Same story with hair strands, because the oldest portions of the hair gets weak and may develop cracked, split ends, it is important to snip it off otherwise the ends of your child’s hair will remain susceptible to breakage. And no matter how much growth comes from the roots, it will not be preserved in the ends, resulting in stunted hair growth. It is recommended to trim at least one inch of your child’s hair every three – six months in a year. This must be done with hair shears, these are special scissors for trimming hair. You can get a trim at the salon by a professional hair stylist, but you can follow the steps listed in the illustration to do it yourself at home. The easiest way to trim your child’s hair is to put it in small to medium sized twists. For each section of twist, snip of about one to half an inch from the ends of each twist.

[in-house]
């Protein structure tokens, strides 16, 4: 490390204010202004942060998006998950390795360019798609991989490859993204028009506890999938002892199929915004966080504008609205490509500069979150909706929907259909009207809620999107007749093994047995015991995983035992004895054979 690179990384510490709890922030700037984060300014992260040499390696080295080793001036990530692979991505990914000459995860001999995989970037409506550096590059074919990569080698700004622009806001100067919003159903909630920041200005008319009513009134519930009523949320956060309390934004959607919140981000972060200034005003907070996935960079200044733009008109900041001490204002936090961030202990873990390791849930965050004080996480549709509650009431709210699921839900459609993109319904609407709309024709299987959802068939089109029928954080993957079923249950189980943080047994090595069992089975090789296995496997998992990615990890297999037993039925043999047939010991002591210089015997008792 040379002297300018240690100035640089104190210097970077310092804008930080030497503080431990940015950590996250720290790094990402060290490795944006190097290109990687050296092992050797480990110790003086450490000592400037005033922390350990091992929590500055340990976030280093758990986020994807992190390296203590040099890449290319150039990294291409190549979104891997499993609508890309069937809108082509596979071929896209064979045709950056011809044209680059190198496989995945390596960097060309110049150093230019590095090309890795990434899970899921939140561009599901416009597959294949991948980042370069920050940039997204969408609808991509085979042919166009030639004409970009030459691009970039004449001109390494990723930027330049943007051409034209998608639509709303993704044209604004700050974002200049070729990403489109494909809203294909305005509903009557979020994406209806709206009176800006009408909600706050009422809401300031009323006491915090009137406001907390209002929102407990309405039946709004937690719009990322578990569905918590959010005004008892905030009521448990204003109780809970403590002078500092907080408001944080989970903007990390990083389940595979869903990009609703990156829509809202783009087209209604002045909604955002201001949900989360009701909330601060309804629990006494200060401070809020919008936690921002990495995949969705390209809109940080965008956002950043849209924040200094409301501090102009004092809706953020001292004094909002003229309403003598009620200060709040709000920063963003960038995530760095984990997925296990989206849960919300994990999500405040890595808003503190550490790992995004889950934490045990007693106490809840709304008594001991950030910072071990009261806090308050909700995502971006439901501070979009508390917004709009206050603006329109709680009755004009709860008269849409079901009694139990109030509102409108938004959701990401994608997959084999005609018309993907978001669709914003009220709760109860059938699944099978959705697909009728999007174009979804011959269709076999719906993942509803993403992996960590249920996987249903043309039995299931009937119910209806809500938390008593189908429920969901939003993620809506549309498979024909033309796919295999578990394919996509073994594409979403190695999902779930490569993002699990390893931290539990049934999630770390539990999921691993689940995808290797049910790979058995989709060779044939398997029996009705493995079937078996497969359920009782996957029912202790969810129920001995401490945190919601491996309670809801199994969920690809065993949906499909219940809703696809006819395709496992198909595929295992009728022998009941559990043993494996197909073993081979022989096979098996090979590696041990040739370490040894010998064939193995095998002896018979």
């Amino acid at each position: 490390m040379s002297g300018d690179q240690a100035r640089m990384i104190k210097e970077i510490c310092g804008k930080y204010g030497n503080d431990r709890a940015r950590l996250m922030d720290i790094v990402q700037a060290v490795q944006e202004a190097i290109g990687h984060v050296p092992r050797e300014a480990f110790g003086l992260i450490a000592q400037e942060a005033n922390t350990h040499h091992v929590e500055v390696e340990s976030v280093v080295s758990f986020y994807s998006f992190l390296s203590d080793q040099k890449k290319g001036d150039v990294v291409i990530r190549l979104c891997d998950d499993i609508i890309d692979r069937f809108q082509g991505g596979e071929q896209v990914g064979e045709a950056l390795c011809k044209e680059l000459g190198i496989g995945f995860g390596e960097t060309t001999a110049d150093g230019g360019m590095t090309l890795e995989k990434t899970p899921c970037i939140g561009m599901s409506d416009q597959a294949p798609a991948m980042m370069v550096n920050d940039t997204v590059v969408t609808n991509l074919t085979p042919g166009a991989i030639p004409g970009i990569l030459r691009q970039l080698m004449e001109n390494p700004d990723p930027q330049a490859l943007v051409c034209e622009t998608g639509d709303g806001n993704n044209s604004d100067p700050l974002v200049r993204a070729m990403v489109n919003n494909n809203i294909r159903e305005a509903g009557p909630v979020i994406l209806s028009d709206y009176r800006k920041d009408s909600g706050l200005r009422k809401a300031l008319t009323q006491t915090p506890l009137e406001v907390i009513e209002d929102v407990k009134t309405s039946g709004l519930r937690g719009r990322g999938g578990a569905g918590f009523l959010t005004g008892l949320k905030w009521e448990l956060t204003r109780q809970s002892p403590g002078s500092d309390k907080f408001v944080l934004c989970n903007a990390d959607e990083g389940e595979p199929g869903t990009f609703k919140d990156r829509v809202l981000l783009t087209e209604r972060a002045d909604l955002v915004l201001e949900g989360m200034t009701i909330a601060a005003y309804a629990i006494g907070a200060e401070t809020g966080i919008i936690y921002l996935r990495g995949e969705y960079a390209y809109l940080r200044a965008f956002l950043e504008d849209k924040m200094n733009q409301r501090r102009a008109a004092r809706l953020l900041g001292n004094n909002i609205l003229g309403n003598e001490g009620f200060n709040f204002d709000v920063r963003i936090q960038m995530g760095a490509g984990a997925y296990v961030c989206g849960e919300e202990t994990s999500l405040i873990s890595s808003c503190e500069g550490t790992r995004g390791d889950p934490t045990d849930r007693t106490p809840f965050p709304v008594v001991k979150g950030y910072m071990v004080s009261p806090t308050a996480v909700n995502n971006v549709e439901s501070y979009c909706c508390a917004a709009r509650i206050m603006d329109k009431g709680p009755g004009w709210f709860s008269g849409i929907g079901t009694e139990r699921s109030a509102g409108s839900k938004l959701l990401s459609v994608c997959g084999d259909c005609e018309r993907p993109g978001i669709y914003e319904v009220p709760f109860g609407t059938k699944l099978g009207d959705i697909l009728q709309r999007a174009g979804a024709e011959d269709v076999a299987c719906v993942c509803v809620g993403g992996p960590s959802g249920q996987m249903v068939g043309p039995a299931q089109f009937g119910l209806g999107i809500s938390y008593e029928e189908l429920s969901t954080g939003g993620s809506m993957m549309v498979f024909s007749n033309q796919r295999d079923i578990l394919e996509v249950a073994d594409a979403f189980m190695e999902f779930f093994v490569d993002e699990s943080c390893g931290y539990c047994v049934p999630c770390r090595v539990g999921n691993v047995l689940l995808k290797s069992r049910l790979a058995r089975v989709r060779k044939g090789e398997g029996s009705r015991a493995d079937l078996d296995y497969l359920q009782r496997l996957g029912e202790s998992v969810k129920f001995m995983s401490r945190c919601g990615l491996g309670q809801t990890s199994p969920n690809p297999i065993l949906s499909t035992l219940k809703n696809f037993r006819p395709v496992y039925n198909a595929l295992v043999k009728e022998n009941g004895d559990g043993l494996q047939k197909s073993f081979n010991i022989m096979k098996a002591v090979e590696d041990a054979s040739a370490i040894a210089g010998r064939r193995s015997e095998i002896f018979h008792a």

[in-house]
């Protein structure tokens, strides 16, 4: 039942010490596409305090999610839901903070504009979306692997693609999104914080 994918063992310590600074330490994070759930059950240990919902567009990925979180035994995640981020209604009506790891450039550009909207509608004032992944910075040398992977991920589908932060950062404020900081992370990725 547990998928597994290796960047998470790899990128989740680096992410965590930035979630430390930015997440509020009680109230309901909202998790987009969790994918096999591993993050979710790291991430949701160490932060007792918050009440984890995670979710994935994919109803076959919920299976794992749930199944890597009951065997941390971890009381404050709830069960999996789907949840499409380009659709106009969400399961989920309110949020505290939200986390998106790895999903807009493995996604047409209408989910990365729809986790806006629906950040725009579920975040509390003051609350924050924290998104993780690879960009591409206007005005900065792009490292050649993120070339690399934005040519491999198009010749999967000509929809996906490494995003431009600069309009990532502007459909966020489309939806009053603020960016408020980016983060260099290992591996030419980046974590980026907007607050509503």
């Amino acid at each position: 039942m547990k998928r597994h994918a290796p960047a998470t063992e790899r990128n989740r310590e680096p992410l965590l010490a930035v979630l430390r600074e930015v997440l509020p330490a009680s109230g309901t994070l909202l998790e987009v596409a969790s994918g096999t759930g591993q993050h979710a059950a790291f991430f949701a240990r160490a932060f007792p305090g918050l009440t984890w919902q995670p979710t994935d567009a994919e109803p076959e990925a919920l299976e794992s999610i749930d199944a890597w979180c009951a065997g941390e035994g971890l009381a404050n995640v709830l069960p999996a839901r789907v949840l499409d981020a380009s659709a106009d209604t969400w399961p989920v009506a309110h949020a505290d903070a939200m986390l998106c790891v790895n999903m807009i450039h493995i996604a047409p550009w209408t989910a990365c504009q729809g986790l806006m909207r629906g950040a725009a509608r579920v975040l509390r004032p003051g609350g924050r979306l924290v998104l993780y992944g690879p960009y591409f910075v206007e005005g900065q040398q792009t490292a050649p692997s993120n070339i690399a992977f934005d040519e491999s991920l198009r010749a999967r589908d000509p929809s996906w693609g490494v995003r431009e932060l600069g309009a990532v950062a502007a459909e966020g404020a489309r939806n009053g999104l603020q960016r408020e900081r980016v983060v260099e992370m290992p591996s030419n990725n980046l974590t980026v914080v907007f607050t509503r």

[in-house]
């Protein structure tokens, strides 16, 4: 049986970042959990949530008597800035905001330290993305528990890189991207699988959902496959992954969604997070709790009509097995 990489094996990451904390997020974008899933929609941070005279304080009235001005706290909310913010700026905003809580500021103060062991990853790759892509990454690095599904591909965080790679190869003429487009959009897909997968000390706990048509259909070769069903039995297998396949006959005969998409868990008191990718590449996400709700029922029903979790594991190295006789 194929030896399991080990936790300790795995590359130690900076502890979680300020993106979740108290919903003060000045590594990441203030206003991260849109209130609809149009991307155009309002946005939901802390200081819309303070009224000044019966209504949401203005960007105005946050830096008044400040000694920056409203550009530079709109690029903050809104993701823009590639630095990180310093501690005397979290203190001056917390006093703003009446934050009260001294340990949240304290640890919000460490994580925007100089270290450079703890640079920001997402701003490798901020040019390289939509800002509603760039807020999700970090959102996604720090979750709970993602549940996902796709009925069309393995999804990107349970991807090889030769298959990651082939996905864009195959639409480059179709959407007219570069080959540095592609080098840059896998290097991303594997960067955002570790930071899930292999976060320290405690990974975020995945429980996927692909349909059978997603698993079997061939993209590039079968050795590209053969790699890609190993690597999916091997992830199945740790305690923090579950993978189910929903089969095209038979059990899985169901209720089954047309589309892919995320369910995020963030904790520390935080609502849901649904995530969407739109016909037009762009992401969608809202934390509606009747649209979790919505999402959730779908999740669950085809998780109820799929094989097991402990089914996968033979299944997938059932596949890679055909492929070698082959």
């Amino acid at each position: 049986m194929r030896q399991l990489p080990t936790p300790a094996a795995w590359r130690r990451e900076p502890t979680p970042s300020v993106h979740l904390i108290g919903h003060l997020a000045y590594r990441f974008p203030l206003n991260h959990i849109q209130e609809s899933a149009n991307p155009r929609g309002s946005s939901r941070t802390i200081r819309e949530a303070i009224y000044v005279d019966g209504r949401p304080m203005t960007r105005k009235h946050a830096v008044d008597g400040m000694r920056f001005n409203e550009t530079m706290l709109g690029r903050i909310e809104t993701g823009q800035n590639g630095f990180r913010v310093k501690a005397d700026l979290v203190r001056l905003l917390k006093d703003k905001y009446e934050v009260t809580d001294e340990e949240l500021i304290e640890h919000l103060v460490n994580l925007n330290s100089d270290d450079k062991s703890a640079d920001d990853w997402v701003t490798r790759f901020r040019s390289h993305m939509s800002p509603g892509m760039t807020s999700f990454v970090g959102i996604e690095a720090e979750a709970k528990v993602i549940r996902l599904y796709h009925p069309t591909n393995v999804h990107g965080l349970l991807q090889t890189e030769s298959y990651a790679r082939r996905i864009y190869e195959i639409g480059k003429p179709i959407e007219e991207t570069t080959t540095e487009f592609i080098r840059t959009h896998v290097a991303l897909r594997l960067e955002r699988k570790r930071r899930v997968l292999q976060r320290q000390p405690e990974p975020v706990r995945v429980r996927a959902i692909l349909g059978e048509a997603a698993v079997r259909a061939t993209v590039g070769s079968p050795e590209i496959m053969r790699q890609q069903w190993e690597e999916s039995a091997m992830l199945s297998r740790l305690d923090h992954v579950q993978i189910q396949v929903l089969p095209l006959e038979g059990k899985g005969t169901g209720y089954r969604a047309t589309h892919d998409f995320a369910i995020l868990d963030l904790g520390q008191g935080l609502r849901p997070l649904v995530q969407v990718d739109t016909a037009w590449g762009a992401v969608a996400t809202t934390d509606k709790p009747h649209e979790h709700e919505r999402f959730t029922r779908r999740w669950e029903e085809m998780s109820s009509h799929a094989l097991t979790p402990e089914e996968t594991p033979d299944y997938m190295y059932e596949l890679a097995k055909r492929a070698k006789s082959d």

Protect the ends of your child’s hair by styling it in simple ways
Protecting the tips of your child’s hair from harsh conditions in the environment is essential, and one way to do that is by protective styling. A protective style is any hair style you make for your child that ensures the ends are tucked away from possible conditions that will make it susceptible to damage and breakage.

Some examples include single strand twists, single braids, chunky flat twist, chunky cornrows, or jumbo sizes of these styles mentioned. Whichever one you choose, you must ensure that the ends are constantly moisturized and tucked away nicely.